Lynch’s statement comes only a day after FBI Director James B. Comey announced a press conference that the FBI would not be prosecuting former Secretary of State Hillary Clinton, although he called  her actions “extremely careless.” Lynch just expressed this past weekend that she would follow the FBI’s recommendation. The Republicans have been outraged at the FBI’s decision and the GOP House of Representatives have commenced hearings.

Clinton’s campaign was pleased with Lynch’s announcement. Clinton campaign spokesman Brian Fallon tweeted a response, “With the AG accepting Director Comey’s recommendation, this case is resolved, no matter Republicans’ attempts to continue playing politics.” Lynch has been under fire since meeting with former President Bill Clinton at a Phoenix airport while Clinton was still under investigation, although she claimed their conversation was strictly personal.

Politics April 27, 2015: Loretta Lynch sworn in as 83rd Attorney General and first black woman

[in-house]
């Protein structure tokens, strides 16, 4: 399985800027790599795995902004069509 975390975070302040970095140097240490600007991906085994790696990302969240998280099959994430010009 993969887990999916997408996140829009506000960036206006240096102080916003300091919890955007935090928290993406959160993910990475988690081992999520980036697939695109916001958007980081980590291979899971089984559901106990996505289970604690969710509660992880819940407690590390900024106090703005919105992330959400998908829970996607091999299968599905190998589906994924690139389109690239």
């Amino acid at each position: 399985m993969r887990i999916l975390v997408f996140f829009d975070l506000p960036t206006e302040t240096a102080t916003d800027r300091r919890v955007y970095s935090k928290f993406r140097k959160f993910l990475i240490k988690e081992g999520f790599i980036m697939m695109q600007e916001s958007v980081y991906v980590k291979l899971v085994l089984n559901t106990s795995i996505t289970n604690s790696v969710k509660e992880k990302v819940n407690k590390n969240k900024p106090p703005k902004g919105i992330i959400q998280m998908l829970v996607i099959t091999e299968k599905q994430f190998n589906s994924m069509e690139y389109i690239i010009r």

Loretta Lynch sworn in as 83rd Attorney General and first black woman

April 27, 2015

After more than five months after be nominated by President Barack Obama Loretta Lynch was finally sworn-in as Attorney General on Monday, April 27, 2015. In a ceremony helmed by Vice President Joe Biden Lynch finally replaced Eric Holder…

Politics August 24, 2014: Holder’s visit to Ferguson calms community after Michael Brown shooting, unrest

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Holder’s visit to Ferguson calms community after Michael Brown shooting, unrest

By Bonnie K. Goodman

Examiner.com, August 22, 2014, 6:48 AM MST

Attorney General Eric Holder meets with Missouri Highway Patrol Captain Ron Johnson during his visit to Ferguson, Missouri, Aug. 20, 2014; Holder's visit helped calm the unrest that started when Michael Brown was shot on Aug. 9
Attorney General Eric Holder meets with Missouri Highway Patrol Captain Ron Johnson during his visit to Ferguson, Missouri, Aug. 20, 2014; Holder’s visit helped calm the unrest that started when Michael Brown was shot on Aug. 9
Pablo Martinez Monsivais-Pool/Getty Images